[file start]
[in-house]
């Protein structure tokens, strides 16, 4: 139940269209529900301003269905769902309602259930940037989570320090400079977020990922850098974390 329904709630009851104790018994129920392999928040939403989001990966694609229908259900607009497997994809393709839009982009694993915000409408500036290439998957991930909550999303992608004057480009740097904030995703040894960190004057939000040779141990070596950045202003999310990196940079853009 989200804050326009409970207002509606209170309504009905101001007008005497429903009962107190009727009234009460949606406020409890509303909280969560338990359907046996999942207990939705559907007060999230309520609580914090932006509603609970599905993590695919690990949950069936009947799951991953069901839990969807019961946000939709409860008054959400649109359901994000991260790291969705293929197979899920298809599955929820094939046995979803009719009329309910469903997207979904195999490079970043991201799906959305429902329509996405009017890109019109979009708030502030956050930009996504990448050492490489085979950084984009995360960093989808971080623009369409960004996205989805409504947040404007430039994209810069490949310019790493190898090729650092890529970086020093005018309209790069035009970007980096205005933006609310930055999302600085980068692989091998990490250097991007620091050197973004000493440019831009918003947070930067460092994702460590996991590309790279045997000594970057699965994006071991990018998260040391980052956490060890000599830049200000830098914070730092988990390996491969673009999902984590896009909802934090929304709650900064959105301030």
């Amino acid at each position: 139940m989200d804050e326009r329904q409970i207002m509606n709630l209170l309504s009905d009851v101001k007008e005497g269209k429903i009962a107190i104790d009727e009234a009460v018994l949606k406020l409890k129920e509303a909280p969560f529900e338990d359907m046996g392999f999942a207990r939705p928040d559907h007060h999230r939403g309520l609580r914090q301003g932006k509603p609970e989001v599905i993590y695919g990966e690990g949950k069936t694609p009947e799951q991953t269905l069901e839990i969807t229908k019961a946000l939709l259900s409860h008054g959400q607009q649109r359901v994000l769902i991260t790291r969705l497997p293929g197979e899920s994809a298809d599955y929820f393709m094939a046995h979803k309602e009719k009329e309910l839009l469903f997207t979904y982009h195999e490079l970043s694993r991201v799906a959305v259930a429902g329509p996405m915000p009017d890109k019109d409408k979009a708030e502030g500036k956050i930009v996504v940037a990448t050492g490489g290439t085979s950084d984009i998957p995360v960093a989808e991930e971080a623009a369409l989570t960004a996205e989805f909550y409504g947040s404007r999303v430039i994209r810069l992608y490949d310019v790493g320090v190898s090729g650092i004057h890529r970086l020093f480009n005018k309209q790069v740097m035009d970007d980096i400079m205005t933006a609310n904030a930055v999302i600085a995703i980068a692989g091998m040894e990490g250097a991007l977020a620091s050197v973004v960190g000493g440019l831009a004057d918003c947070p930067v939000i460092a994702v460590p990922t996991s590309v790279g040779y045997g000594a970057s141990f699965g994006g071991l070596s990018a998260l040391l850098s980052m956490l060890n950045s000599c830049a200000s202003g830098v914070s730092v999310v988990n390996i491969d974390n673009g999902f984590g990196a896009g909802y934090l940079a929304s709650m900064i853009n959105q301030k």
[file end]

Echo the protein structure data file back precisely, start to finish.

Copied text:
[in-house]
């Protein structure tokens, strides 16, 4: 139940269209529900301003269905769902309602259930940037989570320090400079977020990922850098974390 329904709630009851104790018994129920392999928040939403989001990966694609229908259900607009497997994809393709839009982009694993915000409408500036290439998957991930909550999303992608004057480009740097904030995703040894960190004057939000040779141990070596950045202003999310990196940079853009 989200804050326009409970207002509606209170309504009905101001007008005497429903009962107190009727009234009460949606406020409890509303909280969560338990359907046996999942207990939705559907007060999230309520609580914090932006509603609970599905993590695919690990949950069936009947799951991953069901839990969807019961946000939709409860008054959400649109359901994000991260790291969705293929197979899920298809599955929820094939046995979803009719009329309910469903997207979904195999490079970043991201799906959305429902329509996405009017890109019109979009708030502030956050930009996504990448050492490489085979950084984009995360960093989808971080623009369409960004996205989805409504947040404007430039994209810069490949310019790493190898090729650092890529970086020093005018309209790069035009970007980096205005933006609310930055999302600085980068692989091998990490250097991007620091050197973004000493440019831009918003947070930067460092994702460590996991590309790279045997000594970057699965994006071991990018998260040391980052956490060890000599830049200000830098914070730092988990390996491969673009999902984590896009909802934090929304709650900064959105301030």
């Amino acid at each position: 139940m989200d804050e326009r329904q409970i207002m509606n709630l209170l309504s009905d009851v101001k007008e005497g269209k429903i009962a107190i104790d009727e009234a009460v018994l949606k406020l409890k129920e509303a909280p969560f529900e338990d359907m046996g392999f999942a207990r939705p928040d559907h007060h999230r939403g309520l609580r914090q301003g932006k509603p609970e989001v599905i993590y695919g990966e690990g949950k069936t694609p009947e799951q991953t269905l069901e839990i969807t229908k019961a946000l939709l259900s409860h008054g959400q607009q649109r359901v994000l769902i991260t790291r969705l497997p293929g197979e899920s994809a298809d599955y929820f393709m094939a046995h979803k309602e009719k009329e309910l839009l469903f997207t979904y982009h195999e490079l970043s694993r991201v799906a959305v259930a429902g329509p996405m915000p009017d890109k019109d409408k979009a708030e502030g500036k956050i930009v996504v940037a990448t050492g490489g290439t085979s950084d984009i998957p995360v960093a989808e991930e971080a623009a369409l989570t960004a996205e989805f909550y409504g947040s404007r999303v430039i994209r810069l992608y490949d310019v790493g320090v190898s090729g650092i004057h890529r970086l020093f480009n005018k309209q790069v740097m035009d970007d980096i400079m205005t933006a609310n904030a930055v999302i600085a995703i980068a692989g091998m040894e990490g250097a991007l977020a620091s050197v973004v960190g000493g440019l831009a004057d918003c947070p930067v939000i460092a994702v460590p990922t996991s590309v790279g040779y045997g000594a970057s141990f699965g994006g071991l070596s990018a998260l040391l850098s980052m956490l060890n950045s000599c830049a200000s202003g830098v914070s730092v999310v988990n390996i491969d974390n673009g999902f984590g990196a896009g909802y934090l940079a929304s709650m900064i853009n959105q301030k």